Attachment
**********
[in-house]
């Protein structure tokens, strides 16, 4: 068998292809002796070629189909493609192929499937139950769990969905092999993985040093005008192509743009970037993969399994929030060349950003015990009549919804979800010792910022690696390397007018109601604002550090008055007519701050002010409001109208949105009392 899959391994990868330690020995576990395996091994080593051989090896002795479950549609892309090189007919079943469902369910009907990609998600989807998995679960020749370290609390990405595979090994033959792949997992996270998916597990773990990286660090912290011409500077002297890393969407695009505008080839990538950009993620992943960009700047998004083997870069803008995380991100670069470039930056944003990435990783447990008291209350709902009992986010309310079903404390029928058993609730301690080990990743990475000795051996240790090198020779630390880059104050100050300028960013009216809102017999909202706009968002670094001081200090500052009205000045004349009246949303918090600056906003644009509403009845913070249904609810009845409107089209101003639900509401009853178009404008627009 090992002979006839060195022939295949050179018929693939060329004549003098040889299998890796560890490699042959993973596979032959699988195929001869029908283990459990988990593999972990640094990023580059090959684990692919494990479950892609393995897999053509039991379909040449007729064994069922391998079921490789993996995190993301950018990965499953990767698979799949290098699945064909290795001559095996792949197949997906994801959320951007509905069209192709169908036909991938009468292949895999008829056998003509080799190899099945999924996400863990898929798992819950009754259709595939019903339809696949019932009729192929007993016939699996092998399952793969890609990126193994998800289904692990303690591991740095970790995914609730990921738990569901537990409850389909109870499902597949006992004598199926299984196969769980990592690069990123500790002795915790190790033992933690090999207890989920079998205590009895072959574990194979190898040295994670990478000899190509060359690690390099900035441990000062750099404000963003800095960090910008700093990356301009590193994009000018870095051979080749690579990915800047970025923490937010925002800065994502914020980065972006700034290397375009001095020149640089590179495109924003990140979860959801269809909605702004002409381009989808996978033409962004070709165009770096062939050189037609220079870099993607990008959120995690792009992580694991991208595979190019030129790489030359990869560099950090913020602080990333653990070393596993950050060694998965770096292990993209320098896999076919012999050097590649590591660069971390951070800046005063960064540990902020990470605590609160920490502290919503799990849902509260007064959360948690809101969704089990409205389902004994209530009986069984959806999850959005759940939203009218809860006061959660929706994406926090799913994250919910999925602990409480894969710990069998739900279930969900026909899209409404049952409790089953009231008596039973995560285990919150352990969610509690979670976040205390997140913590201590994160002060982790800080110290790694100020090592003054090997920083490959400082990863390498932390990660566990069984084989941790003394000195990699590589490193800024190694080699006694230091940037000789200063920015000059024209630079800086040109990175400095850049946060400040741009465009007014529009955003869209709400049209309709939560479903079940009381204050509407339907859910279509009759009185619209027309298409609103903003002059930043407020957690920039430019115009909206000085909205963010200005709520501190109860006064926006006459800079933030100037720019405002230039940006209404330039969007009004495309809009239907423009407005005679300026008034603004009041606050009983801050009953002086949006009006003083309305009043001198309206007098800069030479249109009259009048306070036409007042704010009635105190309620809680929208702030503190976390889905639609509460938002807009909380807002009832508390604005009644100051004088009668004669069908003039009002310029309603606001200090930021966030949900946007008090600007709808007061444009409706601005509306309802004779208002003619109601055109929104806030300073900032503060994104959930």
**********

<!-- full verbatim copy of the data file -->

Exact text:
[in-house]
């Protein structure tokens, strides 16, 4: 068998292809002796070629189909493609192929499937139950769990969905092999993985040093005008192509743009970037993969399994929030060349950003015990009549919804979800010792910022690696390397007018109601604002550090008055007519701050002010409001109208949105009392 899959391994990868330690020995576990395996091994080593051989090896002795479950549609892309090189007919079943469902369910009907990609998600989807998995679960020749370290609390990405595979090994033959792949997992996270998916597990773990990286660090912290011409500077002297890393969407695009505008080839990538950009993620992943960009700047998004083997870069803008995380991100670069470039930056944003990435990783447990008291209350709902009992986010309310079903404390029928058993609730301690080990990743990475000795051996240790090198020779630390880059104050100050300028960013009216809102017999909202706009968002670094001081200090500052009205000045004349009246949303918090600056906003644009509403009845913070249904609810009845409107089209101003639900509401009853178009404008627009 090992002979006839060195022939295949050179018929693939060329004549003098040889299998890796560890490699042959993973596979032959699988195929001869029908283990459990988990593999972990640094990023580059090959684990692919494990479950892609393995897999053509039991379909040449007729064994069922391998079921490789993996995190993301950018990965499953990767698979799949290098699945064909290795001559095996792949197949997906994801959320951007509905069209192709169908036909991938009468292949895999008829056998003509080799190899099945999924996400863990898929798992819950009754259709595939019903339809696949019932009729192929007993016939699996092998399952793969890609990126193994998800289904692990303690591991740095970790995914609730990921738990569901537990409850389909109870499902597949006992004598199926299984196969769980990592690069990123500790002795915790190790033992933690090999207890989920079998205590009895072959574990194979190898040295994670990478000899190509060359690690390099900035441990000062750099404000963003800095960090910008700093990356301009590193994009000018870095051979080749690579990915800047970025923490937010925002800065994502914020980065972006700034290397375009001095020149640089590179495109924003990140979860959801269809909605702004002409381009989808996978033409962004070709165009770096062939050189037609220079870099993607990008959120995690792009992580694991991208595979190019030129790489030359990869560099950090913020602080990333653990070393596993950050060694998965770096292990993209320098896999076919012999050097590649590591660069971390951070800046005063960064540990902020990470605590609160920490502290919503799990849902509260007064959360948690809101969704089990409205389902004994209530009986069984959806999850959005759940939203009218809860006061959660929706994406926090799913994250919910999925602990409480894969710990069998739900279930969900026909899209409404049952409790089953009231008596039973995560285990919150352990969610509690979670976040205390997140913590201590994160002060982790800080110290790694100020090592003054090997920083490959400082990863390498932390990660566990069984084989941790003394000195990699590589490193800024190694080699006694230091940037000789200063920015000059024209630079800086040109990175400095850049946060400040741009465009007014529009955003869209709400049209309709939560479903079940009381204050509407339907859910279509009759009185619209027309298409609103903003002059930043407020957690920039430019115009909206000085909205963010200005709520501190109860006064926006006459800079933030100037720019405002230039940006209404330039969007009004495309809009239907423009407005005679300026008034603004009041606050009983801050009953002086949006009006003083309305009043001198309206007098800069030479249109009259009048306070036409007042704010009635105190309620809680929208702030503190976390889905639609509460938002807009909380807002009832508390604005009644100051004088009668004669069908003039009002310029309603606001200090930021966030949900946007008090600007709808007061444009409706601005509306309802004779208002003619109601055109929104806030300073900032503060994104959930």